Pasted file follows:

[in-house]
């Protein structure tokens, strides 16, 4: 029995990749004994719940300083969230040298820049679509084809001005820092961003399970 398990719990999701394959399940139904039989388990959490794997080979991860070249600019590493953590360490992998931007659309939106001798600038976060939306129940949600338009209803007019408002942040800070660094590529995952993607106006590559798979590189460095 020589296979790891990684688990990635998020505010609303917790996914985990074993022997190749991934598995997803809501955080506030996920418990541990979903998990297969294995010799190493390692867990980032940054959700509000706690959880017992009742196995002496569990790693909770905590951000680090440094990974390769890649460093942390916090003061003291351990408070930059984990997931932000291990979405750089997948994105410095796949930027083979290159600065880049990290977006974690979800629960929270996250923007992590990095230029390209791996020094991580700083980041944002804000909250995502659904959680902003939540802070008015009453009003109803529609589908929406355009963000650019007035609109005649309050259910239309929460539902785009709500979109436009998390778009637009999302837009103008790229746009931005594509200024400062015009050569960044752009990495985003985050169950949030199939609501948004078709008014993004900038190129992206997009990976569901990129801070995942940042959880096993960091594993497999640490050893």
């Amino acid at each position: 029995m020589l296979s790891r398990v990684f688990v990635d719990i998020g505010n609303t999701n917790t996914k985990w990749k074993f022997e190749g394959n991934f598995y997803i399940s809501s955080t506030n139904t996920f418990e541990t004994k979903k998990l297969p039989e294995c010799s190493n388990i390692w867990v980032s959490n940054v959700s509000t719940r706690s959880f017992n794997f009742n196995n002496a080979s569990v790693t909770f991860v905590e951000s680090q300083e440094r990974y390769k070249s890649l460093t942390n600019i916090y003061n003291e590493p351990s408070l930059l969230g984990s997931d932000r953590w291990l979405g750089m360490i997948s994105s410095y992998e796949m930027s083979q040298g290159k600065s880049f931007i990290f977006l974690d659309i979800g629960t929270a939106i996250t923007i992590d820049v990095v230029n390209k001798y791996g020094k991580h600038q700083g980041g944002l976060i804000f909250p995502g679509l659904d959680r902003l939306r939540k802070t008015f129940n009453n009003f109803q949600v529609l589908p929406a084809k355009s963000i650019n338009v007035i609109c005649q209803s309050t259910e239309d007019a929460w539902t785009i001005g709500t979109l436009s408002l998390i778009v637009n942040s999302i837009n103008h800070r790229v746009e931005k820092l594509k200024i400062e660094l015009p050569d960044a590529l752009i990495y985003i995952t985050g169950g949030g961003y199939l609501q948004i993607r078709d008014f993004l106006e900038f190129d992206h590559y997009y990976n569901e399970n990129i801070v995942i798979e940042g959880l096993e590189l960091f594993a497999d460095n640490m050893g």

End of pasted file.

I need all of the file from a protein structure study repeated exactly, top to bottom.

[in-house]
């Protein structure tokens, strides 16, 4: 029995990749004994719940300083969230040298820049679509084809001005820092961003399970 398990719990999701394959399940139904039989388990959490794997080979991860070249600019590493953590360490992998931007659309939106001798600038976060939306129940949600338009209803007019408002942040800070660094590529995952993607106006590559798979590189460095 020589296979790891990684688990990635998020505010609303917790996914985990074993022997190749991934598995997803809501955080506030996920418990541990979903998990297969294995010799190493390692867990980032940054959700509000706690959880017992009742196995002496569990790693909770905590951000680090440094990974390769890649460093942390916090003061003291351990408070930059984990997931932000291990979405750089997948994105410095796949930027083979290159600065880049990290977006974690979800629960929270996250923007992590990095230029390209791996020094991580700083980041944002804000909250995502659904959680902003939540802070008015009453009003109803529609589908929406355009963000650019007035609109005649309050259910239309929460539902785009709500979109436009998390778009637009999302837009103008790229746009931005594509200024400062015009050569960044752009990495985003985050169950949030199939609501948004078709008014993004900038190129992206997009990976569901990129801070995942940042959880096993960091594993497999640490050893």
């Amino acid at each position: 029995m020589l296979s790891r398990v990684f688990v990635d719990i998020g505010n609303t999701n917790t996914k985990w990749k074993f022997e190749g394959n991934f598995y997803i399940s809501s955080t506030n139904t996920f418990e541990t004994k979903k998990l297969p039989e294995c010799s190493n388990i390692w867990v980032s959490n940054v959700s509000t719940r706690s959880f017992n794997f009742n196995n002496a080979s569990v790693t909770f991860v905590e951000s680090q300083e440094r990974y390769k070249s890649l460093t942390n600019i916090y003061n003291e590493p351990s408070l930059l969230g984990s997931d932000r953590w291990l979405g750089m360490i997948s994105s410095y992998e796949m930027s083979q040298g290159k600065s880049f931007i990290f977006l974690d659309i979800g629960t929270a939106i996250t923007i992590d820049v990095v230029n390209k001798y791996g020094k991580h600038q700083g980041g944002l976060i804000f909250p995502g679509l659904d959680r902003l939306r939540k802070t008015f129940n009453n009003f109803q949600v529609l589908p929406a084809k355009s963000i650019n338009v007035i609109c005649q209803s309050t259910e239309d007019a929460w539902t785009i001005g709500t979109l436009s408002l998390i778009v637009n942040s999302i837009n103008h800070r790229v746009e931005k820092l594509k200024i400062e660094l015009p050569d960044a590529l752009i990495y985003i995952t985050g169950g949030g961003y199939l609501q948004i993607r078709d008014f993004l106006e900038f190129d992206h590559y997009y990976n569901e399970n990129i801070v995942i798979e940042g959880l096993e590189l960091f594993a497999d460095n640490m050893g």